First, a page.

Google allows users in India to choose the default search engine on Android phones

Google allows users in India to choose the default search engine on Android phones

After failing to get a court order to block an antitrust ruling, Google said on Wednesday it will allow users in India to choose the default search engine on Android-based smartphones.

As part of the major changes the tech giant will make to its platforms and operations in India following the landmark CCI judgment, Original Equipment Manufacturers (OEMs) will be able to license individual Google apps for pre-installation on their devices. Google is also updating Android compatibility requirements to introduce changes for partners to build non-compatible or forked variants, the company said in its blog.

Last week, the Supreme Court refused a stay on a Competition Commission of India (CCI) order that fined Google Rs 1,337.76 crore for abusing its dominant position in the popular Android operating system, which powers 97 percent of around 60 crore smartphones in India.

The CCI imposed another penalty of Rs 936 million on the US tech giant in a case related to the Play Store guidelines.

“We take our commitment to comply with local laws and regulations in India very seriously. The CCI’s recent directives for Android and Play require us to make significant changes for India, and today we have informed the CCI how we will comply with their directives.”, Google said in the blog.

The changes include giving original equipment manufacturers or smartphone manufacturers the freedom to license individual Google apps for pre-installation on their devices.

“Android users have always been able to customize their devices to suit their preferences,” it said. “Indian users will now have the option to select their default search engine via a selection screen that will soon start appearing when a user sets up a new Android smartphone or tablet in India.”

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Google licenses its Android system to smartphone manufacturers, with conditions such as mandatory pre-installation of its own apps. This condition was seen as anti-competitive, but the company claims that such agreements help keep Android free.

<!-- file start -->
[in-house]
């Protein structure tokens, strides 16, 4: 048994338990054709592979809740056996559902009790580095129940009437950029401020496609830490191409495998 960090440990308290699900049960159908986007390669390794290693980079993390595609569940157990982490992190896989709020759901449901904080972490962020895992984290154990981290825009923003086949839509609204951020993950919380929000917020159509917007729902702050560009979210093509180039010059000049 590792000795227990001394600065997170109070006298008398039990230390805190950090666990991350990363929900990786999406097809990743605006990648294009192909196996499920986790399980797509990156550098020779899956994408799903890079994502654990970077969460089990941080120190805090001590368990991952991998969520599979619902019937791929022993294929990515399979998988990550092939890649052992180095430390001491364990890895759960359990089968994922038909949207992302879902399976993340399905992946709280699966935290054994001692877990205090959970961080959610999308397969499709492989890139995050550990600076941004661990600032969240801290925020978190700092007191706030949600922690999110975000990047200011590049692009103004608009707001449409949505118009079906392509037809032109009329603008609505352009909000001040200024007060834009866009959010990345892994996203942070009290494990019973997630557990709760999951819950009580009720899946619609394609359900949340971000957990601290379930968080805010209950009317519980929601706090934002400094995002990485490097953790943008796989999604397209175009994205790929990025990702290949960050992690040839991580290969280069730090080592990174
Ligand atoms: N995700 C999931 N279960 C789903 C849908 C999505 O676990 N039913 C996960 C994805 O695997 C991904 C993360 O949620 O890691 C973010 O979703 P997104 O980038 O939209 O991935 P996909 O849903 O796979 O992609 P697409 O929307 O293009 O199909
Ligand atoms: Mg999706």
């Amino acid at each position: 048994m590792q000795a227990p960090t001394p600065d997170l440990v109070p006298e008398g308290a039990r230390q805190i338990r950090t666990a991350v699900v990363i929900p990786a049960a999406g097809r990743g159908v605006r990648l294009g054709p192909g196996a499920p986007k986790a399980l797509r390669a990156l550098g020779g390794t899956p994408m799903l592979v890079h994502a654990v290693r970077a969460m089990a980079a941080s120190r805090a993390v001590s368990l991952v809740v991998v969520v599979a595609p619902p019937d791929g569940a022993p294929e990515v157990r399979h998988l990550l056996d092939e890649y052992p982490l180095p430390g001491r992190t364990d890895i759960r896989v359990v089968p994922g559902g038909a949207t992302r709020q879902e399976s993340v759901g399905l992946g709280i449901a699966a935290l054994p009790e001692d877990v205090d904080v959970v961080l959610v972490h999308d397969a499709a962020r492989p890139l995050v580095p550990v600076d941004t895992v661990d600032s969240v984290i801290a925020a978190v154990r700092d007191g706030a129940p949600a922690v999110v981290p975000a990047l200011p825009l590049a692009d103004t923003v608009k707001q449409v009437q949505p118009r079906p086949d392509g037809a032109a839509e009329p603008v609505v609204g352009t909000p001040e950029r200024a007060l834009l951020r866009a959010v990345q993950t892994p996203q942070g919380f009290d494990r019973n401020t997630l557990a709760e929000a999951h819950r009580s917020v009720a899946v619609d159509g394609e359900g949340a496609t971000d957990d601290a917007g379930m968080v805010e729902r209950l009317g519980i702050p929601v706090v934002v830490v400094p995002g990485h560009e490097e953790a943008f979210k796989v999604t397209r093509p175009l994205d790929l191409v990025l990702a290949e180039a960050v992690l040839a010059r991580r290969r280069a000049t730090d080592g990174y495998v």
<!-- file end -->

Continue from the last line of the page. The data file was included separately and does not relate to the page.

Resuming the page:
In October last year, the CCI had said in its order that licensing of Google’s Play Store “shall not be linked to the requirement of pre-installation of” Google’s search services, Chrome browser, YouTube or other Google applications.

The order asked Google to allow the uninstallation of its apps such as Google Maps and YouTube, which currently cannot be deleted from Android phones once they are pre-installed.

“We are updating the Android compatibility requirements to introduce changes for partners to build non-compatible or forked variants,” Google said in the blog.

User-choice billing will be available for all apps and games starting next month, it said, adding through user-choice billing, developers can offer users the option to choose an alternative billing system alongside Google Play’s billing system while purchasing in-app digital content.

“Android has always supported installing apps from a variety of sources, including via sideloading, which involves app downloads directly from a developer’s website. We recently made changes to the Android installation flow and auto-update capability for sideloaded apps and app stores while ensuring users understand the the potential security risks,” it says.

Google said it is also expanding its online resources such as support articles and FAQs to provide more details about services provided by Google Play and how and when Google Play service fees apply.

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Google said it has been privileged to play a role in India’s embrace of technology to improve lives in three important ways. These include providing access to affordable devices, building useful and secure products to meet the changing needs of Indian users, and partnering with India’s vibrant developer community to grow and reach a global audience.

“We respectfully continue to appeal certain aspects of CCI’s decisions and will champion our core principles of openness, expanding user choice, providing transparency and maintaining safety and security that have served the interests of the larger ecosystem,” the blog post said.

However, Google said it is making some changes as required by the CCI’s directives. “Implementing these changes across the ecosystem will be a complex process and will require significant work on our end and, in many cases, significant effort from partners, original equipment manufacturers (OEMs), and developers,” according to Google.

Google said its commitment to Indian users and the country’s digital transformation remains “undaunted”. Through Android, Google has made significant contributions to the mobile ecosystem by providing OEMs with unparalleled choice and flexibility, providing fundamental compatibility for developers that has enabled them to scale their services across devices, and ensuring a safe, secure and reliable platform for users in India and around the world, the blog pointed out.

“This has helped local developers build successful businesses and find global audiences for their apps and games, resulting in a 150 percent increase in time spent by users outside India in 2021 compared to 2019 on Google Play,” the company said.

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Google further said it believes technology can help open up opportunities in core areas of the Indian economy and added “we look forward to continuing to collaborate on this journey”.

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